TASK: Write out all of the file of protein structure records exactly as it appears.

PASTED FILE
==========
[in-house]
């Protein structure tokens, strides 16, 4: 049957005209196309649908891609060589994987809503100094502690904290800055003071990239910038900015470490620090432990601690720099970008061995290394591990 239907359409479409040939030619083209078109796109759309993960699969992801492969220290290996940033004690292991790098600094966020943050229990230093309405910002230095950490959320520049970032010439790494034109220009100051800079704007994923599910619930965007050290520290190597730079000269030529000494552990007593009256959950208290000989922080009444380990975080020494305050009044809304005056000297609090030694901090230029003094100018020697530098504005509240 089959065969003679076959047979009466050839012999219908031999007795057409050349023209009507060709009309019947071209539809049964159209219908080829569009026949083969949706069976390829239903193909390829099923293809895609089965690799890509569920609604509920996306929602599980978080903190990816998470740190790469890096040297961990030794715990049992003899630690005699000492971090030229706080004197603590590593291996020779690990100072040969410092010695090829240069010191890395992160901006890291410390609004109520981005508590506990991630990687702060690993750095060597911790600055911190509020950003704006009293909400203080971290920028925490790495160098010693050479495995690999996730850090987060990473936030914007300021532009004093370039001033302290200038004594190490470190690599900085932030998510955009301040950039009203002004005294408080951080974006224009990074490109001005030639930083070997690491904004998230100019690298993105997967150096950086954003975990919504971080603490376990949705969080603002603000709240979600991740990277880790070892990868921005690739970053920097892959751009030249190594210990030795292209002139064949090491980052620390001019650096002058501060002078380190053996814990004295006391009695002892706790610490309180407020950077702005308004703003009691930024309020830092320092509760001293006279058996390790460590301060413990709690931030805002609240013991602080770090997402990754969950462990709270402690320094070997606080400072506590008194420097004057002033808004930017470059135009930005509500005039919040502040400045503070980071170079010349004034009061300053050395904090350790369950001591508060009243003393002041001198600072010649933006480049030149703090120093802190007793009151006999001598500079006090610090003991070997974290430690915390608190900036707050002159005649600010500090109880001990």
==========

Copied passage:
[in-house]
């Protein structure tokens, strides 16, 4: 049957005209196309649908891609060589994987809503100094502690904290800055003071990239910038900015470490620090432990601690720099970008061995290394591990 239907359409479409040939030619083209078109796109759309993960699969992801492969220290290996940033004690292991790098600094966020943050229990230093309405910002230095950490959320520049970032010439790494034109220009100051800079704007994923599910619930965007050290520290190597730079000269030529000494552990007593009256959950208290000989922080009444380990975080020494305050009044809304005056000297609090030694901090230029003094100018020697530098504005509240 089959065969003679076959047979009466050839012999219908031999007795057409050349023209009507060709009309019947071209539809049964159209219908080829569009026949083969949706069976390829239903193909390829099923293809895609089965690799890509569920609604509920996306929602599980978080903190990816998470740190790469890096040297961990030794715990049992003899630690005699000492971090030229706080004197603590590593291996020779690990100072040969410092010695090829240069010191890395992160901006890291410390609004109520981005508590506990991630990687702060690993750095060597911790600055911190509020950003704006009293909400203080971290920028925490790495160098010693050479495995690999996730850090987060990473936030914007300021532009004093370039001033302290200038004594190490470190690599900085932030998510955009301040950039009203002004005294408080951080974006224009990074490109001005030639930083070997690491904004998230100019690298993105997967150096950086954003975990919504971080603490376990949705969080603002603000709240979600991740990277880790070892990868921005690739970053920097892959751009030249190594210990030795292209002139064949090491980052620390001019650096002058501060002078380190053996814990004295006391009695002892706790610490309180407020950077702005308004703003009691930024309020830092320092509760001293006279058996390790460590301060413990709690931030805002609240013991602080770090997402990754969950462990709270402690320094070997606080400072506590008194420097004057002033808004930017470059135009930005509500005039919040502040400045503070980071170079010349004034009061300053050395904090350790369950001591508060009243003393002041001198600072010649933006480049030149703090120093802190007793009151006999001598500079006090610090003991070997974290430690915390608190900036707050002159005649600010500090109880001990």